Question: Is hindsight 20/20?

I started as an undergraduate student in a PharmD program. Yes, I was studying to become a pharmacist. Hindsight is 20/20 and so I realize now that I probably couldn’t have maintained the career choice without some endorsement from the AMA or other powerful organization that healthcare teams are required to prescribe whole foods as medicine. However, even prior to this realization, I had an intuition I wanted to do more. Some say, “a calling”. Whatever one calls it, there was no other option. I distinctly remember the very train ride to New Jersey from Boston (where I went to undergrad) that I had MCAT prep book in hand and decided to take the exciting jump to calling my mom to deliver the news. ”Mom, I think I want to be a physician.” I only added the ‘I think’ in there to buffer what I thought was to be a huge shock. What was most surprising was her lack of surprise. Hindsight is 20/20 and so I known now she was in on this little secret “calling” before I was onto it. Moms (well, the moms like mine) always know best. I’m sure my stepmom had a similar reaction when she heard the news because she was the first to ask me back in high school why I wasn’t interested in becoming a doctor. My dad probably knew, too, but I am his “little girl” and I’m sure there was some aspect of concern (out of love) for my transferring out of a secure, 6-year doctoral program with a gauranteed, well-paying job only to sign up for a long hard road of uncertainty and hundreds of thousands of dollars of debt. Hindsight is 20/20 and so I now acknowledge these reactions as representative of the pride my parents have for me, and the gratitude I have for their support. I’m sure I can speak for dad’s hindsight in that it wasn’t all that bad of a transfer and only cost him some of his hair and high blood pressure reads.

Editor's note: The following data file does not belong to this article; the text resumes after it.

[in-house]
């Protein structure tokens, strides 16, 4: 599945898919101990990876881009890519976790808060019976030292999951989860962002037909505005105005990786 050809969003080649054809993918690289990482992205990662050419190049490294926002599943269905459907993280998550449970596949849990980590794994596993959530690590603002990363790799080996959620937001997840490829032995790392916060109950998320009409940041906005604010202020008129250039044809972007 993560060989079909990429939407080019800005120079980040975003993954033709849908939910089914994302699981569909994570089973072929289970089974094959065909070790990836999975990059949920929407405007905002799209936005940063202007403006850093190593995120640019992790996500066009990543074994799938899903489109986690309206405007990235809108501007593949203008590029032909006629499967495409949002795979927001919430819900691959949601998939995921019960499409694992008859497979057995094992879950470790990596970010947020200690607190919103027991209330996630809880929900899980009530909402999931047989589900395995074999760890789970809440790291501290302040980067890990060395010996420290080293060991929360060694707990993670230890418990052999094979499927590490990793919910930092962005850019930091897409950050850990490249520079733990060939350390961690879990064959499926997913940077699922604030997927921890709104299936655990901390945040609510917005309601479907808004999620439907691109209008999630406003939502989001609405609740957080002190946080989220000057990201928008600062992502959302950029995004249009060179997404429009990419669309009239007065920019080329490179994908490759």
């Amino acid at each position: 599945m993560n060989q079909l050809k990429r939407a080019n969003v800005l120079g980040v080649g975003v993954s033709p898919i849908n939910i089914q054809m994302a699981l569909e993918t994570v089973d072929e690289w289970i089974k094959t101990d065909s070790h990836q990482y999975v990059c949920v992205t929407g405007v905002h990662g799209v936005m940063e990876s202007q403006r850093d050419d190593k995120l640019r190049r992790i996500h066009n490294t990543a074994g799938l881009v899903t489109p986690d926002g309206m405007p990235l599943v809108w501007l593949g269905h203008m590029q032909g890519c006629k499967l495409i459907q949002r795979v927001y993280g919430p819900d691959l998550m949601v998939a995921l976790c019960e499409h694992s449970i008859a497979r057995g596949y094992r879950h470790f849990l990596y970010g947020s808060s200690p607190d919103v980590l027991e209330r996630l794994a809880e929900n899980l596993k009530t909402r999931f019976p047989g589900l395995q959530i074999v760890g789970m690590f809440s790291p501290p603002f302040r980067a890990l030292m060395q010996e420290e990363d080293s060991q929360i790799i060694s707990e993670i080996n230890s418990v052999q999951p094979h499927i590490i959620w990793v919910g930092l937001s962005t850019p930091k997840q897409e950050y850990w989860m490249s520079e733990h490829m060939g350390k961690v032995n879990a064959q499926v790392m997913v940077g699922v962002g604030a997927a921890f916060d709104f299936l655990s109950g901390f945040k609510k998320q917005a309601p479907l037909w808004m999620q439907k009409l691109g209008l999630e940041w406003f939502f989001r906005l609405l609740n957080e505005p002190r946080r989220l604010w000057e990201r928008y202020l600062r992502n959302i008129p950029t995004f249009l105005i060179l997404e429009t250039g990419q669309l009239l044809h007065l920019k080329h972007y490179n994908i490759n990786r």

Now, anyone who knows me, knows that when I get a goal in my head… watch out world!… I will make it happen (sort of like my passion for starting up this blog). From the moment of acceptance based on my mom’s reaction, there was no stopping me. I got off the phone, jumped right into the MCAT studies and by Monday was drafting my self-nomination for president of our school’s pre-med chapter of the American Medical Student Association (AMSA). Don’t worry; I’m not all that nerdy because once I became president I made our first fundraiser of selling “What would House do?” t-shirts. Oh, wait, that probably doesn’t help the nerd factor. Ok, I know you’re wondering, what’s the point of this whole story? In order to explain that I need to go back to that period of time when this mini-house (with a little better bedside manor) was first pursuing her mission. Running for president of the pre-med club meant I had to know the organization I would represent. When I logged onto the AMSA website to find a Humanistic Medicine (HuMed) Action Group. This group emphasized actions and projects related to medical humanities, student wellness and integrative medicine.


By the end of the semester, I was standing president of the club and further, had been selected the national pre-med rep for the HuMed action group. This position required me to travel to regional and national AMSA conferences. Through these I learned more about the medical humanities. Hindsight is 20/20 and I now find myself an avid writer, a “rookie” to the medical humanities, despite being introduced years ago.